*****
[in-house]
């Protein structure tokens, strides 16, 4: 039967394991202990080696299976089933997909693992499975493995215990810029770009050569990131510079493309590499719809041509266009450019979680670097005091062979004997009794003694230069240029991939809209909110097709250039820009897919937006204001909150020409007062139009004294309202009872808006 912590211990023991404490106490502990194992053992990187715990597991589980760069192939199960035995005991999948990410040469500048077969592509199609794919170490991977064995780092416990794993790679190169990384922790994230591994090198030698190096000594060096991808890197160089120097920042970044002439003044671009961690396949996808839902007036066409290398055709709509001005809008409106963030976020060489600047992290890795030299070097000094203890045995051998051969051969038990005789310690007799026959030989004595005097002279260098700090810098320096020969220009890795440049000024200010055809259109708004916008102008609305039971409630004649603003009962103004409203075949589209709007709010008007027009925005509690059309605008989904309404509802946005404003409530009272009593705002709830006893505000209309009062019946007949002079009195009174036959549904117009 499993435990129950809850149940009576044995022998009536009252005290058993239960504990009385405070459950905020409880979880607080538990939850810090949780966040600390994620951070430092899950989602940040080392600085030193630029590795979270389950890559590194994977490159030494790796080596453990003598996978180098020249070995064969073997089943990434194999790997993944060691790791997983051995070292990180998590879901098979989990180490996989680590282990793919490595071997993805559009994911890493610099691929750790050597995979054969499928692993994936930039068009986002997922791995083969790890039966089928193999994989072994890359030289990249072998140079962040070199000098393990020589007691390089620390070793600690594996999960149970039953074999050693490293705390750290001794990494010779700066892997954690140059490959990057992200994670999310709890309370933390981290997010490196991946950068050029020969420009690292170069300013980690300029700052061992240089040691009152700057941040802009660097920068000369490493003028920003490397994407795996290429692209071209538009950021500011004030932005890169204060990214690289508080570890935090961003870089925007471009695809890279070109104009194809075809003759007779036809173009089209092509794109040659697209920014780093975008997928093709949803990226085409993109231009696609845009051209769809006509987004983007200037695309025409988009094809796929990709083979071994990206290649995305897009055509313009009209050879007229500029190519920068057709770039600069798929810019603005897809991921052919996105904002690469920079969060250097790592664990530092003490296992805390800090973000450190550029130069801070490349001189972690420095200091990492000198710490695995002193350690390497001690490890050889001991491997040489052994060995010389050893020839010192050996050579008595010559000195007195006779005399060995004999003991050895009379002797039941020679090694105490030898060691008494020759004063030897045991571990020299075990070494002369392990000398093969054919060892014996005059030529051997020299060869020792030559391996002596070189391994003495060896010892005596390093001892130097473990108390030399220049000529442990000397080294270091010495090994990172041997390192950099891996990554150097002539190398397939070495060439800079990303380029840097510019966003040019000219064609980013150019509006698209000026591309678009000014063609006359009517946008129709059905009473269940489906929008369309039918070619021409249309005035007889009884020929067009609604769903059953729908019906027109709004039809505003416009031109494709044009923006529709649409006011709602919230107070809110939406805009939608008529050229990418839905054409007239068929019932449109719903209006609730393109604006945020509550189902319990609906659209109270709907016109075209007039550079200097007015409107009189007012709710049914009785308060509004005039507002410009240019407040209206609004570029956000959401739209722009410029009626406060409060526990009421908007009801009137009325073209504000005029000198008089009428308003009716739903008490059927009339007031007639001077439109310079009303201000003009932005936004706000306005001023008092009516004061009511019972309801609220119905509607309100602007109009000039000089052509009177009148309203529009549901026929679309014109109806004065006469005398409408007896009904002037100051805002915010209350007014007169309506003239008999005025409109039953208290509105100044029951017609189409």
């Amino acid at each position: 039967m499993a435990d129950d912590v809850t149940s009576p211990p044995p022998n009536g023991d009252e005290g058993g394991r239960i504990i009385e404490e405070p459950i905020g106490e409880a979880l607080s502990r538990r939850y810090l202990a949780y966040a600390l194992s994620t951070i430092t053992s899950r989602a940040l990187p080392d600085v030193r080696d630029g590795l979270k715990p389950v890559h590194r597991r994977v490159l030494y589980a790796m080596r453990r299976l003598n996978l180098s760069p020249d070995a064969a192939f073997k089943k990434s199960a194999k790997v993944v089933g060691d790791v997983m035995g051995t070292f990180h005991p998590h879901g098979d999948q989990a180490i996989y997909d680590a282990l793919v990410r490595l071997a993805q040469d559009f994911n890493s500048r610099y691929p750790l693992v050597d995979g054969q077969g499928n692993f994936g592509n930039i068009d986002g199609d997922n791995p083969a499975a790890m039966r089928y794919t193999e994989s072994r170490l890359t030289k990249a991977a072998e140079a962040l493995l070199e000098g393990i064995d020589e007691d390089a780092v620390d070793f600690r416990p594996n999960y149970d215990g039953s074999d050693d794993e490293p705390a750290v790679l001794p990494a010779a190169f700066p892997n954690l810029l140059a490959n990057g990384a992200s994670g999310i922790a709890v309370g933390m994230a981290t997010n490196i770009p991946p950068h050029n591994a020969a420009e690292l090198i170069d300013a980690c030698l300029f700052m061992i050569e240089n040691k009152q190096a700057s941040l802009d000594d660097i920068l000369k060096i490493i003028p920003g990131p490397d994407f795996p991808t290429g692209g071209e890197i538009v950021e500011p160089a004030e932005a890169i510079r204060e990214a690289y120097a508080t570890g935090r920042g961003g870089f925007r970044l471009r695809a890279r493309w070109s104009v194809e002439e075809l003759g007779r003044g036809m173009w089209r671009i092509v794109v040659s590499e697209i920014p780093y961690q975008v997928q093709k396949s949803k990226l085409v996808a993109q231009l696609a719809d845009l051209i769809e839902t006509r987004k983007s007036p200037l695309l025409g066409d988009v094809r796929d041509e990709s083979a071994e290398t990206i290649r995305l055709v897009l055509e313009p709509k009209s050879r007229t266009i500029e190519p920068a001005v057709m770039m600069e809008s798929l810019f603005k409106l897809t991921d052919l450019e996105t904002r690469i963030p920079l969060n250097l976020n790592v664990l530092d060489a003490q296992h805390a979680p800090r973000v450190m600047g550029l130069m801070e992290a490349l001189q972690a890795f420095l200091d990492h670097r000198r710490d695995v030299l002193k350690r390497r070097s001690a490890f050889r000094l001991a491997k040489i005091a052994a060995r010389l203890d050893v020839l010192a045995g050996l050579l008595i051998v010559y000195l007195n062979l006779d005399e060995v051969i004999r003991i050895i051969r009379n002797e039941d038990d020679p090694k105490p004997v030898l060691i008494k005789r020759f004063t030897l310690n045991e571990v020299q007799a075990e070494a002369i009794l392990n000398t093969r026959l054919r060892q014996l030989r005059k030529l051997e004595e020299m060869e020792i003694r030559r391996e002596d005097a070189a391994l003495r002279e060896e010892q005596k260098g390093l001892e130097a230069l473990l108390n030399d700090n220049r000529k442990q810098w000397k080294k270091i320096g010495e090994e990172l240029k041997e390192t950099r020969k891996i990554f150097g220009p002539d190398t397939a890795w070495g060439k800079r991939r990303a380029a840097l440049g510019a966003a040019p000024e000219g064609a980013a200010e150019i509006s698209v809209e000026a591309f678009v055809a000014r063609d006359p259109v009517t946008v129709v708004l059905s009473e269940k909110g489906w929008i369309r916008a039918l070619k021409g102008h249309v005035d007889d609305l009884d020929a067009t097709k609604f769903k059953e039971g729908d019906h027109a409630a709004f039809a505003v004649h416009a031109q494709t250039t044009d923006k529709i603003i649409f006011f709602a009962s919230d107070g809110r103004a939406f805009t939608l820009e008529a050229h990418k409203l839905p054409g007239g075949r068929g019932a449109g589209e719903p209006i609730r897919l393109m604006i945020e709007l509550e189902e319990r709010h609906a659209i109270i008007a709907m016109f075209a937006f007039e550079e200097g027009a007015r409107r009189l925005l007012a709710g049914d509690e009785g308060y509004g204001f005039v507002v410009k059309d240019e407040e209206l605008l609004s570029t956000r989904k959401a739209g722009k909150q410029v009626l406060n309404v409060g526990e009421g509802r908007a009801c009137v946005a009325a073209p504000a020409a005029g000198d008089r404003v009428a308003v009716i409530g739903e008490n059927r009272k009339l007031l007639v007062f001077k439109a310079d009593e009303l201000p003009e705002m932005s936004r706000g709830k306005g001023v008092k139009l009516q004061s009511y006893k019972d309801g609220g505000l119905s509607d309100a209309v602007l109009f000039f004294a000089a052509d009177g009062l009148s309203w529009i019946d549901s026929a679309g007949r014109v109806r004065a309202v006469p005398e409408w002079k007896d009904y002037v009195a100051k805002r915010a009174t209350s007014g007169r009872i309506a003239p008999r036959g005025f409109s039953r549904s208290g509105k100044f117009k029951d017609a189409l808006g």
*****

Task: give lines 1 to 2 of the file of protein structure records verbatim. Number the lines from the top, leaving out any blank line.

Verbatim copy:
[in-house]
């Protein structure tokens, strides 16, 4: 039967394991202990080696299976089933997909693992499975493995215990810029770009050569990131510079493309590499719809041509266009450019979680670097005091062979004997009794003694230069240029991939809209909110097709250039820009897919937006204001909150020409007062139009004294309202009872808006 912590211990023991404490106490502990194992053992990187715990597991589980760069192939199960035995005991999948990410040469500048077969592509199609794919170490991977064995780092416990794993790679190169990384922790994230591994090198030698190096000594060096991808890197160089120097920042970044002439003044671009961690396949996808839902007036066409290398055709709509001005809008409106963030976020060489600047992290890795030299070097000094203890045995051998051969051969038990005789310690007799026959030989004595005097002279260098700090810098320096020969220009890795440049000024200010055809259109708004916008102008609305039971409630004649603003009962103004409203075949589209709007709010008007027009925005509690059309605008989904309404509802946005404003409530009272009593705002709830006893505000209309009062019946007949002079009195009174036959549904117009 499993435990129950809850149940009576044995022998009536009252005290058993239960504990009385405070459950905020409880979880607080538990939850810090949780966040600390994620951070430092899950989602940040080392600085030193630029590795979270389950890559590194994977490159030494790796080596453990003598996978180098020249070995064969073997089943990434194999790997993944060691790791997983051995070292990180998590879901098979989990180490996989680590282990793919490595071997993805559009994911890493610099691929750790050597995979054969499928692993994936930039068009986002997922791995083969790890039966089928193999994989072994890359030289990249072998140079962040070199000098393990020589007691390089620390070793600690594996999960149970039953074999050693490293705390750290001794990494010779700066892997954690140059490959990057992200994670999310709890309370933390981290997010490196991946950068050029020969420009690292170069300013980690300029700052061992240089040691009152700057941040802009660097920068000369490493003028920003490397994407795996290429692209071209538009950021500011004030932005890169204060990214690289508080570890935090961003870089925007471009695809890279070109104009194809075809003759007779036809173009089209092509794109040659697209920014780093975008997928093709949803990226085409993109231009696609845009051209769809006509987004983007200037695309025409988009094809796929990709083979071994990206290649995305897009055509313009009209050879007229500029190519920068057709770039600069798929810019603005897809991921052919996105904002690469920079969060250097790592664990530092003490296992805390800090973000450190550029130069801070490349001189972690420095200091990492000198710490695995002193350690390497001690490890050889001991491997040489052994060995010389050893020839010192050996050579008595010559000195007195006779005399060995004999003991050895009379002797039941020679090694105490030898060691008494020759004063030897045991571990020299075990070494002369392990000398093969054919060892014996005059030529051997020299060869020792030559391996002596070189391994003495060896010892005596390093001892130097473990108390030399220049000529442990000397080294270091010495090994990172041997390192950099891996990554150097002539190398397939070495060439800079990303380029840097510019966003040019000219064609980013150019509006698209000026591309678009000014063609006359009517946008129709059905009473269940489906929008369309039918070619021409249309005035007889009884020929067009609604769903059953729908019906027109709004039809505003416009031109494709044009923006529709649409006011709602919230107070809110939406805009939608008529050229990418839905054409007239068929019932449109719903209006609730393109604006945020509550189902319990609906659209109270709907016109075209007039550079200097007015409107009189007012709710049914009785308060509004005039507002410009240019407040209206609004570029956000959401739209722009410029009626406060409060526990009421908007009801009137009325073209504000005029000198008089009428308003009716739903008490059927009339007031007639001077439109310079009303201000003009932005936004706000306005001023008092009516004061009511019972309801609220119905509607309100602007109009000039000089052509009177009148309203529009549901026929679309014109109806004065006469005398409408007896009904002037100051805002915010209350007014007169309506003239008999005025409109039953208290509105100044029951017609189409």